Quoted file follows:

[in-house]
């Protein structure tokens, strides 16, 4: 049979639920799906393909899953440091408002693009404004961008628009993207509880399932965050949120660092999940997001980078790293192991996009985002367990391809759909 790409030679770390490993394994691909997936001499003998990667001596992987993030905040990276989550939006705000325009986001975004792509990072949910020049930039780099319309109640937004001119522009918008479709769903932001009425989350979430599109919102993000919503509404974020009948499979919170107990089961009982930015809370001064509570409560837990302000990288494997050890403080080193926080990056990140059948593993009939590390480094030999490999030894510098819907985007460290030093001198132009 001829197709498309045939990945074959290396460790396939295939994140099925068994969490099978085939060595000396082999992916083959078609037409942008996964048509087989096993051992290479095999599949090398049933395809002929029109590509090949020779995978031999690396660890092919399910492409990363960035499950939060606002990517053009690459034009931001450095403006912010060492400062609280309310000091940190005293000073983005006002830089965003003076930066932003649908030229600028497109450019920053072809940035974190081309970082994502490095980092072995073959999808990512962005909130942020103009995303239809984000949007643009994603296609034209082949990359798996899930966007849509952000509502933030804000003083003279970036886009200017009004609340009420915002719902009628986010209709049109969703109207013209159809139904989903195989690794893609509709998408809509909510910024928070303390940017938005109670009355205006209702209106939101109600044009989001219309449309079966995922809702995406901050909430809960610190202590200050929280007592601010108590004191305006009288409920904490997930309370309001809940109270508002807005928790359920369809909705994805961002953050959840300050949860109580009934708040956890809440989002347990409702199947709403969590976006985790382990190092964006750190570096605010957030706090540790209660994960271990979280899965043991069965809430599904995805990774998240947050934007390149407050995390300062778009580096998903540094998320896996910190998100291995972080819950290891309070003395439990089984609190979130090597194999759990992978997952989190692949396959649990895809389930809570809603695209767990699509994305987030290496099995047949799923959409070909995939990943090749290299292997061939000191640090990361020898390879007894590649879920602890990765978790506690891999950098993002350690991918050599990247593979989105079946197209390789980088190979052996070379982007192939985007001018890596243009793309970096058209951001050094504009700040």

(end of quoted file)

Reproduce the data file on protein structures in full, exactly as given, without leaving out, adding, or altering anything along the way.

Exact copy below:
[in-house]
């Protein structure tokens, strides 16, 4: 049979639920799906393909899953440091408002693009404004961008628009993207509880399932965050949120660092999940997001980078790293192991996009985002367990391809759909 790409030679770390490993394994691909997936001499003998990667001596992987993030905040990276989550939006705000325009986001975004792509990072949910020049930039780099319309109640937004001119522009918008479709769903932001009425989350979430599109919102993000919503509404974020009948499979919170107990089961009982930015809370001064509570409560837990302000990288494997050890403080080193926080990056990140059948593993009939590390480094030999490999030894510098819907985007460290030093001198132009 001829197709498309045939990945074959290396460790396939295939994140099925068994969490099978085939060595000396082999992916083959078609037409942008996964048509087989096993051992290479095999599949090398049933395809002929029109590509090949020779995978031999690396660890092919399910492409990363960035499950939060606002990517053009690459034009931001450095403006912010060492400062609280309310000091940190005293000073983005006002830089965003003076930066932003649908030229600028497109450019920053072809940035974190081309970082994502490095980092072995073959999808990512962005909130942020103009995303239809984000949007643009994603296609034209082949990359798996899930966007849509952000509502933030804000003083003279970036886009200017009004609340009420915002719902009628986010209709049109969703109207013209159809139904989903195989690794893609509709998408809509909510910024928070303390940017938005109670009355205006209702209106939101109600044009989001219309449309079966995922809702995406901050909430809960610190202590200050929280007592601010108590004191305006009288409920904490997930309370309001809940109270508002807005928790359920369809909705994805961002953050959840300050949860109580009934708040956890809440989002347990409702199947709403969590976006985790382990190092964006750190570096605010957030706090540790209660994960271990979280899965043991069965809430599904995805990774998240947050934007390149407050995390300062778009580096998903540094998320896996910190998100291995972080819950290891309070003395439990089984609190979130090597194999759990992978997952989190692949396959649990895809389930809570809603695209767990699509994305987030290496099995047949799923959409070909995939990943090749290299292997061939000191640090990361020898390879007894590649879920602890990765978790506690891999950098993002350690991918050599990247593979989105079946197209390789980088190979052996070379982007192939985007001018890596243009793309970096058209951001050094504009700040």